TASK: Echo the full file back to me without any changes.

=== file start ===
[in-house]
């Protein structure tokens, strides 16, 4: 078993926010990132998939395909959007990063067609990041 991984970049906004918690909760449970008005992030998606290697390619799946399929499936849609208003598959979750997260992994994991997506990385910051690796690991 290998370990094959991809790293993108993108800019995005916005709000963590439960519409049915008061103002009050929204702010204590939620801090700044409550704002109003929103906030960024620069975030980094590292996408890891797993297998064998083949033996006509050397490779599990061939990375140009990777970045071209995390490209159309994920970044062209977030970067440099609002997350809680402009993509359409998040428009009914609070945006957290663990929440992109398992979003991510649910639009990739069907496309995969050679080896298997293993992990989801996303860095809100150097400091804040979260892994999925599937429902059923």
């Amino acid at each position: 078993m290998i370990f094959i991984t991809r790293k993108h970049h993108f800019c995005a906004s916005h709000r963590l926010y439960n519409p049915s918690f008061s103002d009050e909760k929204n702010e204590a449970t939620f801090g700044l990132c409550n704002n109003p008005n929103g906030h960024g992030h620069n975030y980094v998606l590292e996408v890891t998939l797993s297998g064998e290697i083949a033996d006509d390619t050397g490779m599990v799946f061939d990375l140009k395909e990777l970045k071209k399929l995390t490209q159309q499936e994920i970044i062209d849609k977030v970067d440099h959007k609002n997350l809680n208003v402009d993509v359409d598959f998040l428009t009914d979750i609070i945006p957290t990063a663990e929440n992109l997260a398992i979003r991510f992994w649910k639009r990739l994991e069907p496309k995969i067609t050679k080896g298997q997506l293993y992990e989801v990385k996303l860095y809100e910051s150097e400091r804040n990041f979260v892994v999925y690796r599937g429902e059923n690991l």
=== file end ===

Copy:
[in-house]
């Protein structure tokens, strides 16, 4: 078993926010990132998939395909959007990063067609990041 991984970049906004918690909760449970008005992030998606290697390619799946399929499936849609208003598959979750997260992994994991997506990385910051690796690991 290998370990094959991809790293993108993108800019995005916005709000963590439960519409049915008061103002009050929204702010204590939620801090700044409550704002109003929103906030960024620069975030980094590292996408890891797993297998064998083949033996006509050397490779599990061939990375140009990777970045071209995390490209159309994920970044062209977030970067440099609002997350809680402009993509359409998040428009009914609070945006957290663990929440992109398992979003991510649910639009990739069907496309995969050679080896298997293993992990989801996303860095809100150097400091804040979260892994999925599937429902059923």
């Amino acid at each position: 078993m290998i370990f094959i991984t991809r790293k993108h970049h993108f800019c995005a906004s916005h709000r963590l926010y439960n519409p049915s918690f008061s103002d009050e909760k929204n702010e204590a449970t939620f801090g700044l990132c409550n704002n109003p008005n929103g906030h960024g992030h620069n975030y980094v998606l590292e996408v890891t998939l797993s297998g064998e290697i083949a033996d006509d390619t050397g490779m599990v799946f061939d990375l140009k395909e990777l970045k071209k399929l995390t490209q159309q499936e994920i970044i062209d849609k977030v970067d440099h959007k609002n997350l809680n208003v402009d993509v359409d598959f998040l428009t009914d979750i609070i945006p957290t990063a663990e929440n992109l997260a398992i979003r991510f992994w649910k639009r990739l994991e069907p496309k995969i067609t050679k080896g298997q997506l293993y992990e989801v990385k996303l860095y809100e910051s150097e400091r804040n990041f979260v892994v999925y690796r599937g429902e059923n690991l």